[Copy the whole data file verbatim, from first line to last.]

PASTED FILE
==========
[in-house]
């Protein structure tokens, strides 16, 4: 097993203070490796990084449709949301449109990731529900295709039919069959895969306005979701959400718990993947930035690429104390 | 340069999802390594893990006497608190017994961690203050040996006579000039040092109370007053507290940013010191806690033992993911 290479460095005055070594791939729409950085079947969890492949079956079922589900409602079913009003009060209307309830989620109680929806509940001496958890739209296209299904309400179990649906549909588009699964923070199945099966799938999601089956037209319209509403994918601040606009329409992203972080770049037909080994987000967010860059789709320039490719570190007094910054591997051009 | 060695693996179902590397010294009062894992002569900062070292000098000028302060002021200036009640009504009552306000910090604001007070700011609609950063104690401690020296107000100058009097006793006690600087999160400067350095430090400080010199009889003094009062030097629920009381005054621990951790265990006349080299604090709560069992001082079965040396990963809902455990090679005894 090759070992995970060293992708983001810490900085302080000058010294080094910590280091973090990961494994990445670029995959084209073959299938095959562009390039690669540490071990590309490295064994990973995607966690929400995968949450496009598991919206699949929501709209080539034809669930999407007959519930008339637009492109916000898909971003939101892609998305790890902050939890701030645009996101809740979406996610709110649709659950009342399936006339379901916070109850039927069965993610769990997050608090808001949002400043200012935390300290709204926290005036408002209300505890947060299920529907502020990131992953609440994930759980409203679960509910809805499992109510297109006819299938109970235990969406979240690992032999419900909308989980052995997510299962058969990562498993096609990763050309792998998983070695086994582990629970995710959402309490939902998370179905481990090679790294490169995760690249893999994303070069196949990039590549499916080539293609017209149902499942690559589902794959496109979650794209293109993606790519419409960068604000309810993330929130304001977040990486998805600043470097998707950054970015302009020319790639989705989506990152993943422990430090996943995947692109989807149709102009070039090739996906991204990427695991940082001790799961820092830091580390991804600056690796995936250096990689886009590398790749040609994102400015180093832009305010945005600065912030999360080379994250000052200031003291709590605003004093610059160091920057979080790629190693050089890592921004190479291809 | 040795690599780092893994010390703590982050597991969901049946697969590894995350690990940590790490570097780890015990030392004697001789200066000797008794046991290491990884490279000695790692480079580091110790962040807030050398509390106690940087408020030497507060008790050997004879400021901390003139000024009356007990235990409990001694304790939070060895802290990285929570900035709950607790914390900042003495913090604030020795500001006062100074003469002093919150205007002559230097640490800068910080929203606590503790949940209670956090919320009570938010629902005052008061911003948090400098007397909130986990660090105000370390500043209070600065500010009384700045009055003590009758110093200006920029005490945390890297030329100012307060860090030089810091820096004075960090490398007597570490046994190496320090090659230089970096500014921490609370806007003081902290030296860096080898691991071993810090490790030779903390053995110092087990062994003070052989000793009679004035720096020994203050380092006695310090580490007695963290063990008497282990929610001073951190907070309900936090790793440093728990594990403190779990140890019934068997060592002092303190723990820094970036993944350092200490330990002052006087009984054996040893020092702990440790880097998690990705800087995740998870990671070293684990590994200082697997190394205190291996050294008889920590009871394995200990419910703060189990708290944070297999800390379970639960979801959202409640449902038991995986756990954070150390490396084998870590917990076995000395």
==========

[in-house]
């Protein structure tokens, strides 16, 4: 097993203070490796990084449709949301449109990731529900295709039919069959895969306005979701959400718990993947930035690429104390 | 340069999802390594893990006497608190017994961690203050040996006579000039040092109370007053507290940013010191806690033992993911 290479460095005055070594791939729409950085079947969890492949079956079922589900409602079913009003009060209307309830989620109680929806509940001496958890739209296209299904309400179990649906549909588009699964923070199945099966799938999601089956037209319209509403994918601040606009329409992203972080770049037909080994987000967010860059789709320039490719570190007094910054591997051009 | 060695693996179902590397010294009062894992002569900062070292000098000028302060002021200036009640009504009552306000910090604001007070700011609609950063104690401690020296107000100058009097006793006690600087999160400067350095430090400080010199009889003094009062030097629920009381005054621990951790265990006349080299604090709560069992001082079965040396990963809902455990090679005894 090759070992995970060293992708983001810490900085302080000058010294080094910590280091973090990961494994990445670029995959084209073959299938095959562009390039690669540490071990590309490295064994990973995607966690929400995968949450496009598991919206699949929501709209080539034809669930999407007959519930008339637009492109916000898909971003939101892609998305790890902050939890701030645009996101809740979406996610709110649709659950009342399936006339379901916070109850039927069965993610769990997050608090808001949002400043200012935390300290709204926290005036408002209300505890947060299920529907502020990131992953609440994930759980409203679960509910809805499992109510297109006819299938109970235990969406979240690992032999419900909308989980052995997510299962058969990562498993096609990763050309792998998983070695086994582990629970995710959402309490939902998370179905481990090679790294490169995760690249893999994303070069196949990039590549499916080539293609017209149902499942690559589902794959496109979650794209293109993606790519419409960068604000309810993330929130304001977040990486998805600043470097998707950054970015302009020319790639989705989506990152993943422990430090996943995947692109989807149709102009070039090739996906991204990427695991940082001790799961820092830091580390991804600056690796995936250096990689886009590398790749040609994102400015180093832009305010945005600065912030999360080379994250000052200031003291709590605003004093610059160091920057979080790629190693050089890592921004190479291809 | 040795690599780092893994010390703590982050597991969901049946697969590894995350690990940590790490570097780890015990030392004697001789200066000797008794046991290491990884490279000695790692480079580091110790962040807030050398509390106690940087408020030497507060008790050997004879400021901390003139000024009356007990235990409990001694304790939070060895802290990285929570900035709950607790914390900042003495913090604030020795500001006062100074003469002093919150205007002559230097640490800068910080929203606590503790949940209670956090919320009570938010629902005052008061911003948090400098007397909130986990660090105000370390500043209070600065500010009384700045009055003590009758110093200006920029005490945390890297030329100012307060860090030089810091820096004075960090490398007597570490046994190496320090090659230089970096500014921490609370806007003081902290030296860096080898691991071993810090490790030779903390053995110092087990062994003070052989000793009679004035720096020994203050380092006695310090580490007695963290063990008497282990929610001073951190907070309900936090790793440093728990594990403190779990140890019934068997060592002092303190723990820094970036993944350092200490330990002052006087009984054996040893020092702990440790880097998690990705800087995740998870990671070293684990590994200082697997190394205190291996050294008889920590009871394995200990419910703060189990708290944070297999800390379970639960979801959202409640449902038991995986756990954070150390490396084998870590917990076995000395």